Politics & Policy

The Great Intelligence Committee Report

Some mysteries remain unsolved.

Wow, more than 520 pages. As Dan Darling and I worked through it (and don’t miss his more detailed analysis at www.windsofchange.net), we were constantly entertained by big blocks of “redacted” pages. Why don’t they just put in ellipses instead of all those blacked-out paragraphs? Maybe the Government Printing Office gets paid by the page, and Congress wants the GPO to have more money?

The other great mystery is how the authors expect us to read the report. It’s terribly written, and talks breathlessly about “trade craft” when “logic” or “common sense” would do better. It takes multiple sentences to say things that should be reduced to one or two. Are there no editors around?

Whatever the explanation, you should know that the text does not always conform to the talk-about-the-text. The text, for example, is at pains to say that the report does not deal with the “accuracy” of the intelligence. That will come later (barely five minutes later in the case of Senator Jay Rockefeller, who looked as if he’d just leapt out of a sauna and hadn’t had time to towel off–I hadn’t seen an American politician sweat like that since the glory days of Milhous). This report is said to focus on the intelligence “process”–that is, how information was gathered, analyzed, and provided to policymakers.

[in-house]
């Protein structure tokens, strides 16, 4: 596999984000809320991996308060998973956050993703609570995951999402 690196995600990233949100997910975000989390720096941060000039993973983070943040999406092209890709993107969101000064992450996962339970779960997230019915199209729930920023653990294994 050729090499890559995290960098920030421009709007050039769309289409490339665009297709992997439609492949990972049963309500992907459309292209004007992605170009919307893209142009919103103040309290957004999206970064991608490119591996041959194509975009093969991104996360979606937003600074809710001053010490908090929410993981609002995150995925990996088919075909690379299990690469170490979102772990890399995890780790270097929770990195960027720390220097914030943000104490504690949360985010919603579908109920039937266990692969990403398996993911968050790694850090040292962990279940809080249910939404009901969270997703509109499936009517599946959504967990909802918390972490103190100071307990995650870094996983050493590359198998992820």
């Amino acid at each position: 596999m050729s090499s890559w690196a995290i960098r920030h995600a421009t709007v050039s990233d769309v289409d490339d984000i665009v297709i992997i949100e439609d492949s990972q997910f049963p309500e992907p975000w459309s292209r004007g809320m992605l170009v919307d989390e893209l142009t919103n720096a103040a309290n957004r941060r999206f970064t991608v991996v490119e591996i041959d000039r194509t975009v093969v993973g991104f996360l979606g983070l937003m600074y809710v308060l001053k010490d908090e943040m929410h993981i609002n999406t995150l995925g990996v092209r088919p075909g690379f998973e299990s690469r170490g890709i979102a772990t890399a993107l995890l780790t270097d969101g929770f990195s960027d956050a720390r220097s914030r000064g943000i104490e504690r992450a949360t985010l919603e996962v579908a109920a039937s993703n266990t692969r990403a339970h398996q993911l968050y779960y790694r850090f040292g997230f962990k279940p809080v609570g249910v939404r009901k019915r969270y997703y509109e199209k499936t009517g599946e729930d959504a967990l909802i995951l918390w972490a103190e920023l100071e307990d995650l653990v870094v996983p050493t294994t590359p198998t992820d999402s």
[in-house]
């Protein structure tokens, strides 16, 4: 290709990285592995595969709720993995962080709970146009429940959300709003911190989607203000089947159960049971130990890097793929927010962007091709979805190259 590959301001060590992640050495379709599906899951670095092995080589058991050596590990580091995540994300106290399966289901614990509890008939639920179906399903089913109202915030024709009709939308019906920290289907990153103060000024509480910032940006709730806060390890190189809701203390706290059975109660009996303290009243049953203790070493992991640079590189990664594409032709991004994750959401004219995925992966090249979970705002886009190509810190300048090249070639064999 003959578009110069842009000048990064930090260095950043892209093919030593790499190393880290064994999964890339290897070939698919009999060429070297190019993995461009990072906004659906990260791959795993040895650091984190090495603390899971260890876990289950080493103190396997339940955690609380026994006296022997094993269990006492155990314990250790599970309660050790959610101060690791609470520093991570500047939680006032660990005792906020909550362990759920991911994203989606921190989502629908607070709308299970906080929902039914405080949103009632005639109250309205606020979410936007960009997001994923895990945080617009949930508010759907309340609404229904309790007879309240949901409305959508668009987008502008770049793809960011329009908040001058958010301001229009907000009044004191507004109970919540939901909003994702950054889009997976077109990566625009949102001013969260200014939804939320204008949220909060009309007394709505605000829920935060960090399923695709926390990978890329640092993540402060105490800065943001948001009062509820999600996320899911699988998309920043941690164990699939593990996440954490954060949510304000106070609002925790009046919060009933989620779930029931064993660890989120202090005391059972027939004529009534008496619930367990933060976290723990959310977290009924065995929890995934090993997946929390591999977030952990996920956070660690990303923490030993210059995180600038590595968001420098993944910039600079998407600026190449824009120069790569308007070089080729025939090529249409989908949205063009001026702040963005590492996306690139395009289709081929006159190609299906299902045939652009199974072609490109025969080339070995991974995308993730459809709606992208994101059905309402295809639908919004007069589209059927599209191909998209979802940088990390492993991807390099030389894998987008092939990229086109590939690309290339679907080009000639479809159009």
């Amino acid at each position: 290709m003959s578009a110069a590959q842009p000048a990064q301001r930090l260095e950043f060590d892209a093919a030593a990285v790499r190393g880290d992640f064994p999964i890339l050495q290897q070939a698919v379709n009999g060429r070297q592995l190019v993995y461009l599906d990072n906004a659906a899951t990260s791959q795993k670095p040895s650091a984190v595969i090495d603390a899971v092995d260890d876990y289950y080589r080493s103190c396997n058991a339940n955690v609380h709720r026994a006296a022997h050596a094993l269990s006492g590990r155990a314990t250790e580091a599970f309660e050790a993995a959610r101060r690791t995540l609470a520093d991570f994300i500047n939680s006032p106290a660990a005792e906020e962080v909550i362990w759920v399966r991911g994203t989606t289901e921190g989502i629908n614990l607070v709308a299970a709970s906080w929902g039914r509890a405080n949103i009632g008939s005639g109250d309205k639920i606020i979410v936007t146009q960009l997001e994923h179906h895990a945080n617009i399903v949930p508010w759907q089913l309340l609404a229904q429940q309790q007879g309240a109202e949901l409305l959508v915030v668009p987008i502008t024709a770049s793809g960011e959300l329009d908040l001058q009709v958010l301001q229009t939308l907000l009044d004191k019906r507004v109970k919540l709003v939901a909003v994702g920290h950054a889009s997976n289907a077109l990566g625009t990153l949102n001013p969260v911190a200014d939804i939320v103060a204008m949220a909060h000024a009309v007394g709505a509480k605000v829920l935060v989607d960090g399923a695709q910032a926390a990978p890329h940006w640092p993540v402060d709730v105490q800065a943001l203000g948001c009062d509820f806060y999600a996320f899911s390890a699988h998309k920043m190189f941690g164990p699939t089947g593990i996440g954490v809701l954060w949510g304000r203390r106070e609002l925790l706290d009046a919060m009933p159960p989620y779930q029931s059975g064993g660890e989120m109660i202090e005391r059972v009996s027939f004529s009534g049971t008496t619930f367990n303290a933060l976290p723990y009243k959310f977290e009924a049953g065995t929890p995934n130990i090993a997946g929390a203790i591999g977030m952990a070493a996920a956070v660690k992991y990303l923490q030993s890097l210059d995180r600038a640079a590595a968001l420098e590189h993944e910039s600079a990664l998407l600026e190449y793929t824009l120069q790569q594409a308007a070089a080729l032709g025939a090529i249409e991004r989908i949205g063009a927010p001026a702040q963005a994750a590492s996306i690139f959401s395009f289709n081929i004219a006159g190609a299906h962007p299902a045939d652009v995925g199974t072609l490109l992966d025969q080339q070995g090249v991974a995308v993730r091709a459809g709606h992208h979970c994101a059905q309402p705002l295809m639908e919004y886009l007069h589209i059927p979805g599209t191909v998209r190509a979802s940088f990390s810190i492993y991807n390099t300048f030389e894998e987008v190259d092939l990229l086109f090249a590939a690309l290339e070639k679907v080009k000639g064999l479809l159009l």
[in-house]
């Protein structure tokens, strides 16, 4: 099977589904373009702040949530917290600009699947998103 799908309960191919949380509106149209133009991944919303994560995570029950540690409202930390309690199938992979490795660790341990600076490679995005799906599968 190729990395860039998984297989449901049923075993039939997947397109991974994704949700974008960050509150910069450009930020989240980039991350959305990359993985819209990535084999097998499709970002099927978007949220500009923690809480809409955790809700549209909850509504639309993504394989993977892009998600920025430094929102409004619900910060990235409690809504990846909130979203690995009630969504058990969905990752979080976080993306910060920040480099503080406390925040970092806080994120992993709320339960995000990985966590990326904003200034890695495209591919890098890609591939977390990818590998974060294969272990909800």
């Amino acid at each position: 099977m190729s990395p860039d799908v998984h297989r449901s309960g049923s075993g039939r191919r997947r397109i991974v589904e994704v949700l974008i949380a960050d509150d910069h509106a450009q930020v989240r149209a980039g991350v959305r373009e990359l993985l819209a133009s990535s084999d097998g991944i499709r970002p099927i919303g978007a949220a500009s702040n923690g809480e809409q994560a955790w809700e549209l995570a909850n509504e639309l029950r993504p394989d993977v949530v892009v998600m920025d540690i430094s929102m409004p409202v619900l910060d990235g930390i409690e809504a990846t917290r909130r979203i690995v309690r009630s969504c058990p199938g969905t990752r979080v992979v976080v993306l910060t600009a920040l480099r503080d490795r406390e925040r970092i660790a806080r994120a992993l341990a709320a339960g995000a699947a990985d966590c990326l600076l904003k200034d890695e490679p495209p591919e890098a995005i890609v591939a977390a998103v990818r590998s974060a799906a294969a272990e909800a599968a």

What a fine idea. But Rockefeller, at the press conference with Senator Roberts, was not happy about it. You could see that the poor man wanted, oh so desperately, to scream “Bush Lied!!!,” but he couldn’t go all the way. However, he certainly strained at his leash. Listen to this, for example:

The central issue of how intelligence on Iraq was–in this Senator’s opinion, was exaggerated by the Bush administration officials, was relegated to that second phase, as yet unbegun…

But in the very next breath, it turns out that it has begun.

We’ve done a little bit of work on the number three guy in the Defense Department, Douglas Feith, part of his alleged efforts to run intelligence past the intelligence community altogether… And was he running a private intelligence failure, which is not lawful. (emphasis added)